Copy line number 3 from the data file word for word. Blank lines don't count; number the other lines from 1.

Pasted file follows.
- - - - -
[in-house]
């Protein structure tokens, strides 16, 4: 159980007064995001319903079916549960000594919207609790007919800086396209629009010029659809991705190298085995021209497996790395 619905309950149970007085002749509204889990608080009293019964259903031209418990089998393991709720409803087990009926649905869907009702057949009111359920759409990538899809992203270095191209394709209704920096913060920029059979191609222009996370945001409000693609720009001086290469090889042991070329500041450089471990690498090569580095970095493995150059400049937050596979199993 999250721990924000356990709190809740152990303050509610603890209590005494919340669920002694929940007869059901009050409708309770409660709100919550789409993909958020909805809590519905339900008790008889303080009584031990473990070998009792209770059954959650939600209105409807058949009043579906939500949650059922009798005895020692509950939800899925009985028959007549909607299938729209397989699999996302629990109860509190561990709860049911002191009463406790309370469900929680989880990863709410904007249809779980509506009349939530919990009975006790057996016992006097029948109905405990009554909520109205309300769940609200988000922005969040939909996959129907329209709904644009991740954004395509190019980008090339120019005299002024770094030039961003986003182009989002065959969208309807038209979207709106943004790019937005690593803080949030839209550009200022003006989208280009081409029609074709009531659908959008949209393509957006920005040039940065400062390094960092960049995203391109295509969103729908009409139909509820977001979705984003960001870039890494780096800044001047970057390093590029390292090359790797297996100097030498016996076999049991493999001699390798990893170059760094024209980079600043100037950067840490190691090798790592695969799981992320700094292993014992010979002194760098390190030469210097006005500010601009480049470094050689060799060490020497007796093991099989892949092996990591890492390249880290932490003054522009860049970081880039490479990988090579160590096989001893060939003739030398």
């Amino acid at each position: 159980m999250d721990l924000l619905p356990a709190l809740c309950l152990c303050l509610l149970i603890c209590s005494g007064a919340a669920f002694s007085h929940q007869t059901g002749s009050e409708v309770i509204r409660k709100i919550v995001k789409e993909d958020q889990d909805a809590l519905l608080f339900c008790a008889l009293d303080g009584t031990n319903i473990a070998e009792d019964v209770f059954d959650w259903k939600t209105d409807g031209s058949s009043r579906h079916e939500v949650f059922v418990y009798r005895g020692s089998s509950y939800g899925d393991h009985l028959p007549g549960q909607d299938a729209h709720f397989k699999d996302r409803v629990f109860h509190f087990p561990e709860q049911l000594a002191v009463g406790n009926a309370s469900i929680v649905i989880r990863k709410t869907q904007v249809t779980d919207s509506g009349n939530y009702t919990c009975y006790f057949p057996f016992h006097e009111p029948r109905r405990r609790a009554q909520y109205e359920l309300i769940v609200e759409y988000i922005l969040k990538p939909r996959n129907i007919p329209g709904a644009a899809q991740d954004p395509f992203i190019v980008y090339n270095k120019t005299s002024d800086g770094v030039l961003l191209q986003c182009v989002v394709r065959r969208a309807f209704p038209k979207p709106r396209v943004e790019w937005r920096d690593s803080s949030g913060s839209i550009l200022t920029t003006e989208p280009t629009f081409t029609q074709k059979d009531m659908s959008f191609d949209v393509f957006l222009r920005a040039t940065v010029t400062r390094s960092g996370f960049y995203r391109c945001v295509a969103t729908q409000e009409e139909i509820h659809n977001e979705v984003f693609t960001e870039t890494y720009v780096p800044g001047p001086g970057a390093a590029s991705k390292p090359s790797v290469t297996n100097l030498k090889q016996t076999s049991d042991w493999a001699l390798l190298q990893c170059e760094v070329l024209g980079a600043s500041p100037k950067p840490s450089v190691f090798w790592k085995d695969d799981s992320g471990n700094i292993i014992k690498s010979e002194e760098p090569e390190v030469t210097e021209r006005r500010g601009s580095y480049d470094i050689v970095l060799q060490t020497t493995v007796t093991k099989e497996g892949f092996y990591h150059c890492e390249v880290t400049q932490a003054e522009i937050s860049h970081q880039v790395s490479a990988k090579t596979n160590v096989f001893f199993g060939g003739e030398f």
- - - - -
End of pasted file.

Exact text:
């Amino acid at each position: 159980m999250d721990l924000l619905p356990a709190l809740c309950l152990c303050l509610l149970i603890c209590s005494g007064a919340a669920f002694s007085h929940q007869t059901g002749s009050e409708v309770i509204r409660k709100i919550v995001k789409e993909d958020q889990d909805a809590l519905l608080f339900c008790a008889l009293d303080g009584t031990n319903i473990a070998e009792d019964v209770f059954d959650w259903k939600t209105d409807g031209s058949s009043r579906h079916e939500v949650f059922v418990y009798r005895g020692s089998s509950y939800g899925d393991h009985l028959p007549g549960q909607d299938a729209h709720f397989k699999d996302r409803v629990f109860h509190f087990p561990e709860q049911l000594a002191v009463g406790n009926a309370s469900i929680v649905i989880r990863k709410t869907q904007v249809t779980d919207s509506g009349n939530y009702t919990c009975y006790f057949p057996f016992h006097e009111p029948r109905r405990r609790a009554q909520y109205e359920l309300i769940v609200e759409y988000i922005l969040k990538p939909r996959n129907i007919p329209g709904a644009a899809q991740d954004p395509f992203i190019v980008y090339n270095k120019t005299s002024d800086g770094v030039l961003l191209q986003c182009v989002v394709r065959r969208a309807f209704p038209k979207p709106r396209v943004e790019w937005r920096d690593s803080s949030g913060s839209i550009l200022t920029t003006e989208p280009t629009f081409t029609q074709k059979d009531m659908s959008f191609d949209v393509f957006l222009r920005a040039t940065v010029t400062r390094s960092g996370f960049y995203r391109c945001v295509a969103t729908q409000e009409e139909i509820h659809n977001e979705v984003f693609t960001e870039t890494y720009v780096p800044g001047p001086g970057a390093a590029s991705k390292p090359s790797v290469t297996n100097l030498k090889q016996t076999s049991d042991w493999a001699l390798l190298q990893c170059e760094v070329l024209g980079a600043s500041p100037k950067p840490s450089v190691f090798w790592k085995d695969d799981s992320g471990n700094i292993i014992k690498s010979e002194e760098p090569e390190v030469t210097e021209r006005r500010g601009s580095y480049d470094i050689v970095l060799q060490t020497t493995v007796t093991k099989e497996g892949f092996y990591h150059c890492e390249v880290t400049q932490a003054e522009i937050s860049h970081q880039v790395s490479a990988k090579t596979n160590v096989f001893f199993g060939g003739e030398f």